Dear friends

  • Chuck Worley, anti-nuclear activist

    Hilary Watts
  • 'Valley Curtain,' in Rifle, Colorado, by Christo and Jeanne-Claude

    National Gallery of Art


This issue’s cover story mentions Project Plowshare, the federal government’s campaign, during the 1960s and early ’70s, to find "peaceful" uses for nuclear bombs. Longtime HCN subscriber Chuck Worley of Cedaredge, Colo., remembers it well: Worley, now 87, and his former plumbing partner, the late Fred Smith, protested the use of nuclear bombs to shake loose natural gas reserves in western Colorado.

On Sept. 10, 1969, the day of the blast known as Project Rulison, a small group of protesters gathered on the highway outside of Rifle with picket signs. No one was allowed within four miles of the site, and the highway was closed for fear of falling rubble. When the bomb went off, Worley says, it felt like "a wave that went through the earth; it shocked you, bounced you."

The shock wave reverberated throughout western Colorado. Shortly after, Worley was at a plumbing job when he wanted to check the time. "Are you looking for a clock?" the lady of the house asked, glancing at the one on the stove. "Well, don’t look at that one. Ever since Rulison, that thing’s been running backwards."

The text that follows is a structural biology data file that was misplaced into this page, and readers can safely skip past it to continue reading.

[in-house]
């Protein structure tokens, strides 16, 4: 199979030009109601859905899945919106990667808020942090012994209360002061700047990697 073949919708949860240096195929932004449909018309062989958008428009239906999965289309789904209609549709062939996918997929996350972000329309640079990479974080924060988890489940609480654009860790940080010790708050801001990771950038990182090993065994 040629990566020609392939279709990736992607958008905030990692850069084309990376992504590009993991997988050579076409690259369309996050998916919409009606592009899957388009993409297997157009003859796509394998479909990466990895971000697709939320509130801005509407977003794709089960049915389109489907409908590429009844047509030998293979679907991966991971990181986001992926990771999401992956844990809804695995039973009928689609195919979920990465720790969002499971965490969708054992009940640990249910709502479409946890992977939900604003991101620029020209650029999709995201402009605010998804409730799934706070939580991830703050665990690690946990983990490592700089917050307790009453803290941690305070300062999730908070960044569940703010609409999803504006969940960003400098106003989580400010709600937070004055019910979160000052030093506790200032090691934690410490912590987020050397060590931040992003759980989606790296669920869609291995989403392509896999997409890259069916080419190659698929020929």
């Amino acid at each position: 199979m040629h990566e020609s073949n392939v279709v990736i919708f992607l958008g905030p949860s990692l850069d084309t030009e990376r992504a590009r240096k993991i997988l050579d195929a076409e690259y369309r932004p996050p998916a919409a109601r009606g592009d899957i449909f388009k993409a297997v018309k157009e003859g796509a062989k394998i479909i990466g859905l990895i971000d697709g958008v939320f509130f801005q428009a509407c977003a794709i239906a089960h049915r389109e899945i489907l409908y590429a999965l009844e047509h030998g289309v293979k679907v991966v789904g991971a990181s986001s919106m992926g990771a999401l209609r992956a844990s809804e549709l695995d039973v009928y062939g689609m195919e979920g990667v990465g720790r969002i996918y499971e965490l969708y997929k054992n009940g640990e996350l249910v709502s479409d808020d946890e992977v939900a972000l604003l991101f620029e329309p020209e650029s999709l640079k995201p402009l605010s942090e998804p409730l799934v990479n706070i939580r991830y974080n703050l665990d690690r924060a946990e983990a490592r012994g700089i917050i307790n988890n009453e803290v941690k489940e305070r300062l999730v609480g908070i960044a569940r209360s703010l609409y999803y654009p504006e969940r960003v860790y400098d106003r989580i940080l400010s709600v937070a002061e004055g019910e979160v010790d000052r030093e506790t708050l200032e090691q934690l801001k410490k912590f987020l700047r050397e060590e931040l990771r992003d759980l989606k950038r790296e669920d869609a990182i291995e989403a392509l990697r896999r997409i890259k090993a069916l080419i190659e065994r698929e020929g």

When the Atomic Energy Commission decided to detonate three more bombs near Meeker, Colo., Worley and Smith found another way to get attention. In August 1972, the artists Christo and Jeanne-Claude draped a 1,250-foot-long curtain across craggy Rifle Gap on Highway 235. The night before the installation was unveiled to the public, Worley and Smith crept through the brush to hang their own curtain —16 feet square with anti-nuclear slogans painted on it — across Christo’s orange nylon curtain.

"In the morning, when Christo and the news came out, there was our curtain in front," says Worley. "But the wind was ripping it, and all our paint had come off: All that was left was a few nuclear symbols."

No one knew what to make of the whole thing, he laughs, and he and Smith sneaked off before the artist — or the cops — could figure out what had happened. Those were the days before environmental organizations, says Worley: "You just did your own thing."


Subscriber Alex Levy of Washington, D.C., wrote to tell us that we under-reported the number of animal-vehicle accidents that occur on the nation’s roads each year (HCN, 2/7/05: Caught in the headlights). According to the U.S. Department of Transportation, about 726,000 animal-vehicle crashes are reported annually.

Charles Miller of Mount Prospect, Ill., wrote to chew us out for using "Centigrade," rather than "Celsius" to label the temperatures in the "hockey stick" graph that ran with the story about tree rings and climate change (HCN, 1/24/05: Written in the rings).

And finally, apologies to Marjorie Sill of Reno, Nev., for affiliating her with the Sierra Club in her letter in the Feb. 7 issue. She says she’s a member of the club, but she was writing as an individual, not a member of any group.

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